Irrespective of the era we live in, the Tolstoy’s quote “Happiness is an allegory, unhappiness a story” will make sense. The bad things continued and I don’t want to dwell too much about that. We moved to a new location in Chennai (Nanganallur). That move helped me a bit, as my parents would not say scold me if I went to a temple and Nanganallur has quite a few Shiva temples. I started to hate studies, because my teachers were so dumb. I hardly found anyone talented enough to teach children the basics. They took up the job, not because they liked teaching but because they did not have an alternative.
Coming back to my schools, as I said in the previous chapter I studied in 12 different schools from KG to 12th grade. This phase is all about changing schools, between my 4th and 8th grade I studied in 7 different schools. I changed schools for two reasons, either my mother changed the school or we shifted to a new location. Sometimes I studied in two schools a year, the moment I get a good friend at school, I will be forced to change the school. My first school in Nanganallur was “Mowbarys’, a small but a good school and my mother was the physical education teacher there. I had three good friends, Mayilvaganan (Thanks to orkut I found him again), Vasudevan and Balamuralikrishna. Bala was the naughtiest of all, also he was three years elder to us (I don’t know the reason why) and he always talked about girls (in 4th grade).
I had the first experience of eating noodles, thanks to Vasudevan. That was the first and only time that I had noodles until I turned 16. The most memorable event of that year involves Bala. He was a common friend to all of us, but he always insulted everyone, so we came up with an idea to teach him a lesson. The toffee, Cadbury’s éclairs will not have a good finish; it is always crushed and deformed. So Vasu came up with the idea of giving a laxative pill to him in the disguise of a toffee. So we bought a few éclairs, and cut it in to half and replaced the core made of milk chocolate with laxative powder and then we pressed it hard to make it appear normal. It looked good, we then wrapped it and placed it over the desk, so that he would look at it. He took the bait, he came, he saw and WE conquered. He was constantly running in and out of the class for the whole day. Later Vasu got scared and told him the truth, he immediately went to our class teacher and told everything, he was asked to go home and we were punished. The Chair Punishment for over twenty minutes (hope you know what it is, if not let me explain, we should sit as if we are sitting in a chair but without a chair). While Mayilvaganan and Vasu were crying, I was horrified with what I saw in the corridor. What have I done? My mom was coming to take the other class kids to the play ground, fortunately I escaped as we were asked to get in to the class soon. That brings to an end to an eventful and relatively happy 4th grade.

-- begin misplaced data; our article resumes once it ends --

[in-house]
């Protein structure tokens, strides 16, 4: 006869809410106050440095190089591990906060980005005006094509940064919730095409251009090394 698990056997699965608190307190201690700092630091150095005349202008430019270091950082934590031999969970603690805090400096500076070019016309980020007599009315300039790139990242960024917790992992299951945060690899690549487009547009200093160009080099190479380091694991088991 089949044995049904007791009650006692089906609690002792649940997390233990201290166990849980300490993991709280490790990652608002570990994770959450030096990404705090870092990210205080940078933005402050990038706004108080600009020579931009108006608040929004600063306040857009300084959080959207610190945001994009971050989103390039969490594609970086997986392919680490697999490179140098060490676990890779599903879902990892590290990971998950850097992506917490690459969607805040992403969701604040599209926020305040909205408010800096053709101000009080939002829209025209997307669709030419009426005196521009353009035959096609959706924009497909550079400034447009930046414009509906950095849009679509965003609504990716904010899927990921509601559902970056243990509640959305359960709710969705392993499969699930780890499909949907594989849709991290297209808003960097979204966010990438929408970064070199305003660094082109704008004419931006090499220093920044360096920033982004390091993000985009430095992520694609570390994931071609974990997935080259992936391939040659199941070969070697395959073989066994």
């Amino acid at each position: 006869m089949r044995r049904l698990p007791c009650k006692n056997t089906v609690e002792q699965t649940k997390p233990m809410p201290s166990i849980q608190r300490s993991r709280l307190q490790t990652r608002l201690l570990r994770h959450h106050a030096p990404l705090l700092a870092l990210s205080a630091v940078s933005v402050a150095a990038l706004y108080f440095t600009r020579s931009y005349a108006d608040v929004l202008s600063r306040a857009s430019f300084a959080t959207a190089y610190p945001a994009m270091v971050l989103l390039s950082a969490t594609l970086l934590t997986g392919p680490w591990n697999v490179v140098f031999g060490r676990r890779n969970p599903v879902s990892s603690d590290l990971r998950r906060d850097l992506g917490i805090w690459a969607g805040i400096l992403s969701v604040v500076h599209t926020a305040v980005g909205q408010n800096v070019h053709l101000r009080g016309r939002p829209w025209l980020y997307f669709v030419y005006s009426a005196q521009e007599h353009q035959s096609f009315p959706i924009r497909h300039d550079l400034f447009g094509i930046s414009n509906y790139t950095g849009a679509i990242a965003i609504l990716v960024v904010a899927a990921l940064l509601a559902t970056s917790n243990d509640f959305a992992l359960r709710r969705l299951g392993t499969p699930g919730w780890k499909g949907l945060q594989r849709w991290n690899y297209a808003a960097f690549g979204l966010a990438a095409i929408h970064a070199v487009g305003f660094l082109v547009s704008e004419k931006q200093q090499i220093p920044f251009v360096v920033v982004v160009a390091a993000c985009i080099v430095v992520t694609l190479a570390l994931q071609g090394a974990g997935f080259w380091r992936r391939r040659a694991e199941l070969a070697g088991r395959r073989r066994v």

As we often do, we moved to a different locality in Nanganallur, my mother resigned the old job and joined a new school which was an offshoot of Mowbarys. A rebel group from the previous school started this new school – PMS (P.M. Srinivasa Reddy matric. Hr. Sec. School). They poached several teachers and around 20% of the students from Mowbarys. Since it was new school everything was unorganized and there no uniform for the students. Unlike other students who were happy, I was shocked. I had six working days, but had only four dresses. Since we grow very rapidly at that age, even those few did not fit me well. Every time I went to native, my grandmother would ask me to get new dresses and would give me money, my father would tell her that he would get me the dress in Chennai instead of buying it in a village. However, the first dress that he got me was when I joined my college at the age of 17.
In the new school there was a shortage of teachers so we did not have any classes, exams or results. The school was shut down and moved to a new location by the end of that year. Though I did not have many friends, there was a guy named Vipin Das (A malayalee guy) and a girl named L. Gayatri, who were my friends. Most of our discussions used to be about the future of our school.